The nameless blue yacht was evicted from Sun Pier and then moored unsuccessfully on the Historic Dockyard slipway, as shown in this photo taken on Sunday. The vessel, which has been the subject of more than one RNLI call out, has now been towed away to Sheerness. Medway VTS informed us that the boat will be held until the owner comes forward with proof that he has a legitimate mooring for it. Well done Peel Ports!
Thirteen cruising yachts (including 3 multihulls) from Hoo Ness YC, Segas SC and Upnor SC raced from Gillingham Reach to the Montgomery wreck and back on Saturday. The winner was Indigo Sky, a Hanse 320 from HNYC. Upnor SC provided hospitality ashore and moorings for the night before the braver crews raced down the river again on Sunday, despite the dire forecast. Photo by Wil Pretty.
Following a complaint by Whitstable Yacht Club, a report published on the Marine Management Organisation’s website acknowledges that the presence of oyster trestles causes or is likely to cause obstruction or danger to navigation, whilst concluding that the farm’s operations are nevertheless acceptable as a low risk to marine navigation.
In response, the RYA has formally written to the Director of Marine Licensing at the MMO setting out their concerns with the report and arguing that the measures put in place since the investigation started do not negate the need for a marine licence. The RYA considers that these trestles require a full marine licence on the basis that they could cause obstruction or danger to navigation.
Poorly marked lobster pots and fishing gear are the most difficult and unpredictable hazard facing coastal cruising people. Fishermen, too, report the loss of expensive gear as a result of entanglements. These encounters could even be life-threatening. In one year alone the RNLI dealt with 295 incidents of fouled propellers. Most Cruising Association members say they would try to sort the problem out themselves so this could be a fraction of the actual number. One lifeboat station said 25% of their call-outs were purely from boats caught up in fishing gear.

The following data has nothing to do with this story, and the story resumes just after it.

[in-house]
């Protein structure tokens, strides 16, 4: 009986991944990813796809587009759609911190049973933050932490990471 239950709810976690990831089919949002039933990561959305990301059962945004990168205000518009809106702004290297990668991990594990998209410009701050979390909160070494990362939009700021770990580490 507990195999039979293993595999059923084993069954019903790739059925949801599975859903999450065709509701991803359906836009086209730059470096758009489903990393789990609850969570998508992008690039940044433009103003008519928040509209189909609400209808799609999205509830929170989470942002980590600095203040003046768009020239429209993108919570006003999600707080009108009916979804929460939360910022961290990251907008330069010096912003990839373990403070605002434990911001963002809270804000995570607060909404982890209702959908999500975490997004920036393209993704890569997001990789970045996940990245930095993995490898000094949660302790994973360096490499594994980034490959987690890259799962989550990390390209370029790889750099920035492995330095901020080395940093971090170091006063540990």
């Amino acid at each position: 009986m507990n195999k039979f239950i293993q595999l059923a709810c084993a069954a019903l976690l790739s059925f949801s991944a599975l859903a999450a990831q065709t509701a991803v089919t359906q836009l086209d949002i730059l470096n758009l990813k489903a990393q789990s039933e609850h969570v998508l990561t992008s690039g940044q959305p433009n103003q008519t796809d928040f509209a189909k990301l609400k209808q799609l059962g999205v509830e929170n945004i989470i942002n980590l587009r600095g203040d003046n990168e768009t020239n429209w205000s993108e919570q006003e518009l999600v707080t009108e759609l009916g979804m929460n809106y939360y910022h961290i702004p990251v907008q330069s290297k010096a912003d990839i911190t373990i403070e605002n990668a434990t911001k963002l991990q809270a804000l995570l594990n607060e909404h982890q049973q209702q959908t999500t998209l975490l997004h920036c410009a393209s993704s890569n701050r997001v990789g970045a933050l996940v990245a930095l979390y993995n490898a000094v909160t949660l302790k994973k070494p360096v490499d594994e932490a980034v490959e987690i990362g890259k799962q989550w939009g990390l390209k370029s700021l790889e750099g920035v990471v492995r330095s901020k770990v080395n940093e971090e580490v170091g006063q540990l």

Young talent across the RYA London and South East region is receiving a boost thanks to Performance and Coaching Bursaries from the regional Youth Training Fund Charity (YTFC). The awards are intended to provide modest financial assistance to support either a sailor’s ongoing efforts to fulfill their recognised potential or a coach’s activities towards the development of their talent and coaching ambitions. The RYA has a bursary for young people who do dinghy sailing.
Tony Rowe, RYA YTFC Secretary, says: “The YTFC has been established for many years and is well known for its provision of dinghy fleets to support the sail training of young people in Kent and Sussex. The demand for the fleets is diminishing as clubs become more self-sufficient and the Trustees have decided to supplement the provision of dinghies with ‘Youth Bursaries’ to encourage young sailors in the form of the new bursaries. We have an abundance of talent in the region and we want to give all our young sailors, whether destined for podiums or as coaches, the best chance to realise their ambitions.”